Directed By: Joe D'Amato
Starring: Laura Gemser, George Eastman, Dirce Funari
Trivia: This film was shot at the same time as Porno Holocaust, with the same cast and crew
Zombies and hard-core sex may seem like strange bedfellows (pun intended), but thanks to director Joe D’Amato, who made a career out of exploring the seedier side of human nature (along with helming several of the Emmanuelle films, he also delved into horror-themed erotica with 1981’s Porno Holocaust), that’s exactly what we get in 1980’s Erotic Nights of the Living Dead.
Businessman John Wilson (Mark Shannon) is sent by his company to finalize the purchase of a tropical island, which they intend to transform into a luxury resort. He hires a ship’s captain (George Eastman) to take him and his companion (Dirce Funari) out to the island, but as they quickly discover, this tropical locale isn’t exactly paradise. Warned by an elderly man and his granddaughter (the stunning Laura Gemser) that a curse has been placed on the entire area, the three visitors soon find themselves squaring off against a veritable army of the undead, all of whom have a craving for human flesh.
That’s the premise, but really, does it matter? Like many hard-core films, the story in Erotic Nights of the Living Dead is often put on hold, giving the characters ample opportunity to get down and dirty with each other. In one scene, the businessman, Wilson, hires two prostitutes to spend the night with him, resulting in a very graphic “encounter” (they kick things off in the shower before moving the action to the bedroom). In fact, for most of its running time, Erotic Nights of the Living Dead is a whole lot of “erotic”, and not much “Living Dead”. The zombies turn up occasionally throughout the movie (an early sequence set inside a morgue is fairly memorable), but it isn’t until the end of the film that they truly make their presence known.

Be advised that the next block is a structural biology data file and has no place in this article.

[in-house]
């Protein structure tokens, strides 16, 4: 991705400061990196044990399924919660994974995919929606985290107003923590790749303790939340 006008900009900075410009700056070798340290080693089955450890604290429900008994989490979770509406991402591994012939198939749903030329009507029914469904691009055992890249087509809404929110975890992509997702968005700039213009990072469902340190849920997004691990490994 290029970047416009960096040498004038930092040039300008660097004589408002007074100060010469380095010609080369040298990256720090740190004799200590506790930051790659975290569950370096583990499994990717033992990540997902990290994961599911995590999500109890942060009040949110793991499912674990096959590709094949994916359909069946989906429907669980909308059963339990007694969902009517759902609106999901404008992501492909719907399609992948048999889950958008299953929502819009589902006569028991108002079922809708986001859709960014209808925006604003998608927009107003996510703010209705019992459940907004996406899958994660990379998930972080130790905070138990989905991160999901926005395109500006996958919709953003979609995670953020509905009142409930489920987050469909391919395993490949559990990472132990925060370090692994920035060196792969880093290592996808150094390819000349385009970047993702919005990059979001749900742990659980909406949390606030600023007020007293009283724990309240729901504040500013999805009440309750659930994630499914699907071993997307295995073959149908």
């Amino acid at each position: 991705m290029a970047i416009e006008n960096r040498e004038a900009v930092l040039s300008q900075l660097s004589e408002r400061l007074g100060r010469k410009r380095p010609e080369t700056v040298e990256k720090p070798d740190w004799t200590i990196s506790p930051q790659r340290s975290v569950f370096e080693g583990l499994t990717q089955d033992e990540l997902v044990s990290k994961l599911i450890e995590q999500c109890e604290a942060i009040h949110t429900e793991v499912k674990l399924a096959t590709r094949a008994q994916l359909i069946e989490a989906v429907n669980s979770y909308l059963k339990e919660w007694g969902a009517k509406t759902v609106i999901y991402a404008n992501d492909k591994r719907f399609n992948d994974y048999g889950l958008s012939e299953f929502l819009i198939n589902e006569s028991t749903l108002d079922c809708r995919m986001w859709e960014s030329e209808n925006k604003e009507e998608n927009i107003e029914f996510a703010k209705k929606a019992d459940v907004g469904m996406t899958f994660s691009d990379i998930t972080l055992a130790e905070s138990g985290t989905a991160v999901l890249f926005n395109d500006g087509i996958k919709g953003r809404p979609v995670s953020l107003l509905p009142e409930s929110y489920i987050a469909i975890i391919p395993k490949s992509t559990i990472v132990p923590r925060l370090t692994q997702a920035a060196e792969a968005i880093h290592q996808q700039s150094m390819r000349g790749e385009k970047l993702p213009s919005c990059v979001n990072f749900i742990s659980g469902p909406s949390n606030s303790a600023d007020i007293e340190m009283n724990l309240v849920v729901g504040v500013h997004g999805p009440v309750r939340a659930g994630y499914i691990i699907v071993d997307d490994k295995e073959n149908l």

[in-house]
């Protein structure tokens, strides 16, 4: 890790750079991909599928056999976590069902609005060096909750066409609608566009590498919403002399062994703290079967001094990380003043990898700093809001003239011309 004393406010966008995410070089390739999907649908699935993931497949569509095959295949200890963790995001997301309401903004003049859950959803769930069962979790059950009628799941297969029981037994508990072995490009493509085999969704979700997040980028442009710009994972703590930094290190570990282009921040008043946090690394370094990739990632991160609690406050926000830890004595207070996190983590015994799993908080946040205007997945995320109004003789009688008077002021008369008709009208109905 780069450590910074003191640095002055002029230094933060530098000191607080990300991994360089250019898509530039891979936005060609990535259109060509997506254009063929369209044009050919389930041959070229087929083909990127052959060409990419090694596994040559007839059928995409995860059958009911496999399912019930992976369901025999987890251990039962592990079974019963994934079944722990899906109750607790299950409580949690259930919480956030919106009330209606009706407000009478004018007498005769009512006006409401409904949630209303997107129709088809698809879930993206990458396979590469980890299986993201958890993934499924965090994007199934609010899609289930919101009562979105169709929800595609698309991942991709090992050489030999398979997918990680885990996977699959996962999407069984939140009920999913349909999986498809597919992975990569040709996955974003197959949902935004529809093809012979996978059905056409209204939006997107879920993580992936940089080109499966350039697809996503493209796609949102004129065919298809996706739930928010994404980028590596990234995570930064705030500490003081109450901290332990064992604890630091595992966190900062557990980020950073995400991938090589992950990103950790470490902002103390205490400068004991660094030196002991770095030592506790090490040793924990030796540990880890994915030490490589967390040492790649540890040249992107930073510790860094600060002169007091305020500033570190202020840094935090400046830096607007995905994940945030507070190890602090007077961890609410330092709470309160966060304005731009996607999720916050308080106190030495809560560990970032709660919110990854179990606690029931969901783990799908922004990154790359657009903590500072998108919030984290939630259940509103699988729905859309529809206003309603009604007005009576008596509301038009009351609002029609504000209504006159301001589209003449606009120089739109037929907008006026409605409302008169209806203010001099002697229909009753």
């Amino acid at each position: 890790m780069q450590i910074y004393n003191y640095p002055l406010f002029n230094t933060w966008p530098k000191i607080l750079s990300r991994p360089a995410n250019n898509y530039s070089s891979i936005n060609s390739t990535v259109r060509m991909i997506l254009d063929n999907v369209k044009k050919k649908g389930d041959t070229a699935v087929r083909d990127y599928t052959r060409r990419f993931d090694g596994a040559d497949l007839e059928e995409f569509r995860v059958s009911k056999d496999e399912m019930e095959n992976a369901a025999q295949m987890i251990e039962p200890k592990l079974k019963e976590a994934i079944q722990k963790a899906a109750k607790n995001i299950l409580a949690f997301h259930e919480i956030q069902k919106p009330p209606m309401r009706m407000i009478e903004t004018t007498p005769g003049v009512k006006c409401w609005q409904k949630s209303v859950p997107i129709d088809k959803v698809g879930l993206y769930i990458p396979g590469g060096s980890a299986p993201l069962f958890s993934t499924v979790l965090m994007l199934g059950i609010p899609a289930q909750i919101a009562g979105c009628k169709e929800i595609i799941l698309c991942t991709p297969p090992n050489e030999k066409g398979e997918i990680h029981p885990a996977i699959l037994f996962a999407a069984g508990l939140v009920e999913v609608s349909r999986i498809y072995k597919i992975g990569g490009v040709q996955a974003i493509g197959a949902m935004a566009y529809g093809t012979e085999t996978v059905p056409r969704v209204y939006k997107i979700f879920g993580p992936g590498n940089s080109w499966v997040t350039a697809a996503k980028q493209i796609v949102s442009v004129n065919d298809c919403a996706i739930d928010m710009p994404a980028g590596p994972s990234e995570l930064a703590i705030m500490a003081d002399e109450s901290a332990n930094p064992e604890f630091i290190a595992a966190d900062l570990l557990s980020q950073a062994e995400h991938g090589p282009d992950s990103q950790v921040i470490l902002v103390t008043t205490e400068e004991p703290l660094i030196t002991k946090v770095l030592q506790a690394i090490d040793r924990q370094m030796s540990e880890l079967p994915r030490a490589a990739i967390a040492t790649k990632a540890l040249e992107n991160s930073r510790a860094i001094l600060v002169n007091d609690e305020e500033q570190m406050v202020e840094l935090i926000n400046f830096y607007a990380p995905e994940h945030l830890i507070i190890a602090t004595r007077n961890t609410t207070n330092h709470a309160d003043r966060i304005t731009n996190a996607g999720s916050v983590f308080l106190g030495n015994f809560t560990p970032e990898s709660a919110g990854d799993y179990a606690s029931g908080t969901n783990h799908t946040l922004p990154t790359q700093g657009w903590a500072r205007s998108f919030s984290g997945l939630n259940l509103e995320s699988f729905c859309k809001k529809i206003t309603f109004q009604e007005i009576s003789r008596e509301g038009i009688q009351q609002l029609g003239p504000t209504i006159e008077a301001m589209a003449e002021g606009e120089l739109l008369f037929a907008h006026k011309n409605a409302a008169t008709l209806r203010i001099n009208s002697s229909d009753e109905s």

Erotic Nights of the Living Dead is not what I would call a good movie. For one, the pacing is dreadful (half the film is over before the main characters visit the island for the first time), and, like many of D’Amato’s works, the emphasis here is placed squarely on the “extreme”, a la sex and gore, leaving things like character and plot woefully under-explored (which might not have been a bad thing if the gore scenes were convincing. Sadly, they weren’t). Still, it has its merits; some of the sex scenes are well shot, and the island setting is positively gorgeous (it was made on-location in Santo Domingo). In the end, I can’t recommend Erotic Nights of the Living Dead, but I’m guessing that won’t stop some of you from checking it out.
I mean, a movie featuring both sex and zombies kinda sells itself, doesn’t it?